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Overdue EQC review sparks uncertainty among re-insurers

Overdue EQC review sparks uncertainty among re-insurers

International re-insurers are speaking out about the uncertainty caused by the Government's silence on the future of the Earthquake Commission (EQC).

Two of EQC's 55 re-insurers, Munich Re and Swiss Re, say the scale of the 2010-11 Canterbury earthquakes took them by surprise.

The loss they incurred was 50% more than they had estimated - the disaster ending up being the third largest quake loss the global insurance industry has ever experienced.

Speaking in Wellington yesterday both re-insurers admit they got their modelling wrong, in assessing the risk of a quake in Christchurch.

They under-estimated the extent of damage caused by liquefaction, and didn't have a sound understanding of the soil quality and old buildings' susceptibility to damage.

Munich Re regional manager, Martin Kreft, says covering a major disaster in New Zealand, where a large portion of the population have insurance, is also relatively more costly than covering a disaster in a country where fewer people have access to insurance.

The level of penetration is high as personal insurance is largely taken care of by EQC, and the perception that New Zealand is low risk previously resulted in low commercial rates.

Swiss Re managing director, Mike Mitchell, says while insurers paid for 80% of the economic loss of the quakes in New Zealand, they only covered 25% of the loss of the 2010 quake in Chile.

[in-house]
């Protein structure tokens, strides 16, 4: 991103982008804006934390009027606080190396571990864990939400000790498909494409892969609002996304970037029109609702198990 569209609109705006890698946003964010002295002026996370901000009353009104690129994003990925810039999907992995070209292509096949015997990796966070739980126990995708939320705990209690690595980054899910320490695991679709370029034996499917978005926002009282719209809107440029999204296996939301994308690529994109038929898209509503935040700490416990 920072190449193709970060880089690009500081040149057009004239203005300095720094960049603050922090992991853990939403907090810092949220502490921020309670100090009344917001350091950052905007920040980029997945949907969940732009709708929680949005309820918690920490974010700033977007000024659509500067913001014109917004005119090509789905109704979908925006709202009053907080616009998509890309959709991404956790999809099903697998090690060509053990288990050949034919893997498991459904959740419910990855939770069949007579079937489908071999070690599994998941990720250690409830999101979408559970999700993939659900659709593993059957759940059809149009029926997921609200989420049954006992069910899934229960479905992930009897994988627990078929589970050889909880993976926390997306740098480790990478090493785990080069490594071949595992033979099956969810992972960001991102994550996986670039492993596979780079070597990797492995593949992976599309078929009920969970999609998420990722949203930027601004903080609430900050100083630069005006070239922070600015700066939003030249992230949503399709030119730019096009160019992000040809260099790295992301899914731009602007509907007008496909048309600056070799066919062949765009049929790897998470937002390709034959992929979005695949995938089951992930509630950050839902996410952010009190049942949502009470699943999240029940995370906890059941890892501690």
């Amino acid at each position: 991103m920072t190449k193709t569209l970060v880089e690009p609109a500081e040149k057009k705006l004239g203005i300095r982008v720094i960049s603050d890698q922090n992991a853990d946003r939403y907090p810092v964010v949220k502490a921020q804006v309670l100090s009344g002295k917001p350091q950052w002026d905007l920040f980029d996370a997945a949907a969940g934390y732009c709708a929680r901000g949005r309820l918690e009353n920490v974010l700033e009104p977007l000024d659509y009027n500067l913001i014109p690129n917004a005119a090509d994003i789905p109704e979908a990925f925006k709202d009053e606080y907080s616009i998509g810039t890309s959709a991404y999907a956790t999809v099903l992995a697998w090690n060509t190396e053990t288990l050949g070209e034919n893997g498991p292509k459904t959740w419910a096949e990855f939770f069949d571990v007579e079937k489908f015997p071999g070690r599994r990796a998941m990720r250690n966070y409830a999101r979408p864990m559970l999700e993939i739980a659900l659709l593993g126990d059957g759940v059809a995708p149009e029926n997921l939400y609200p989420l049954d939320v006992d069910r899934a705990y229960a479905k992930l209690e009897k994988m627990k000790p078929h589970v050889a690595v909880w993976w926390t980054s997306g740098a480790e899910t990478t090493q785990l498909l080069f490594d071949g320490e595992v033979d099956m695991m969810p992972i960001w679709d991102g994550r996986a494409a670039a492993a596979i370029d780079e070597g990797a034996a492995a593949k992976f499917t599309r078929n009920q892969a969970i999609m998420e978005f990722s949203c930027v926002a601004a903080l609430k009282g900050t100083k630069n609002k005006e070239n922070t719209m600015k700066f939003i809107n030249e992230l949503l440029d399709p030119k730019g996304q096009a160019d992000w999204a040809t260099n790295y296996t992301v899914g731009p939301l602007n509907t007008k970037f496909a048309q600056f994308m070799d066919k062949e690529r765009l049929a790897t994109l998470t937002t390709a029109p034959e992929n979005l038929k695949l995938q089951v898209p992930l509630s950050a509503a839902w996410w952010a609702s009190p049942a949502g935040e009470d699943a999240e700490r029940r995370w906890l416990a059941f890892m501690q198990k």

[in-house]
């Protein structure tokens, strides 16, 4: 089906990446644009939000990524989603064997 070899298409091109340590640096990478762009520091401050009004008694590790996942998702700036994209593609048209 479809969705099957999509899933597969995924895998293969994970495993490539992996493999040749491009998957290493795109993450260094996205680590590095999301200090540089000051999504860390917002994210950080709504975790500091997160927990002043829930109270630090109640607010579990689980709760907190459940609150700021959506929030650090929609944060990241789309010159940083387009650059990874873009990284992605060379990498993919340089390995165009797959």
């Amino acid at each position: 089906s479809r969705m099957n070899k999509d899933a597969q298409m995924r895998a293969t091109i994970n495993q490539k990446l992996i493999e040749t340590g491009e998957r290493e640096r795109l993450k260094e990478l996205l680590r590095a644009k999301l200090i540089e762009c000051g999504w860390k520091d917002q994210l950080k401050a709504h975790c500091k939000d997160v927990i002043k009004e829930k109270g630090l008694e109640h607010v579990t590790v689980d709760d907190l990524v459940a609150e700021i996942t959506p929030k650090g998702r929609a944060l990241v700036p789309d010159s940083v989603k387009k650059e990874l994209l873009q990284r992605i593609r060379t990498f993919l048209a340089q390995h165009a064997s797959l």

Four years on from the Canterbury quakes re-insurers' re-vamped models are incomplete and they're in limbo.

The industry's still waiting for Treasury to complete a review of the Earthquake Commission Act 1993, that was meant to lead to legislative changes in late 2013.

The review, which was launched in September 2012, focuses on the types of property EQC insures, the extent of cover, pricing, and the financial management of the Crown's risk exposure.

Mitchell says, "There are some fundamental challenges that we face in New Zealand that make it very very difficult for us in the existing environment to have certainty... that's around policy, EQC, the interaction between EQC and the commercial insurance sector."

He says there's been a lot of discussion within the industry around whether the model that EQC has is the most sustainable one long-term.

Furthermore, he says limiting all policies to sum insured will reduce some of the uncertainty, and "increase the security of the sustainability of capital to the marketplace through the pricing cycles of re-insurance".

Kreft has asked the Government whether it wants to adopt a 'social' or a 'capital protection' model when it comes to insurance.

By 'social' he means what we have at the moment where EQC can put everyone in an average house after an earthquake

By 'capital protection' he means EQC essentially becomes a re-insurer to protect the Government's funds.

"If your primary driver is a social model - social protection of society - then the response of EQC, the response of insurers and the response of re-insurers will be very different to if the pure objective is to protect the Government's balance sheet", Kreft says.

"We can respond either way, but it's not up to us to dictate to New Zealand which way it should go."

New Zealand Insurance Council chief executive, Tim Grafton, is urging the government to use its learnings from Canterbury to clarify its position immediately.

He says the Council provided a submission to Treasury's review in mid 2013, and hasn't heard a thing since.

He says the Government needs to look at the level of EQC's cap, which affects insurers' liabilities and the amount of re-insurance or capital they need.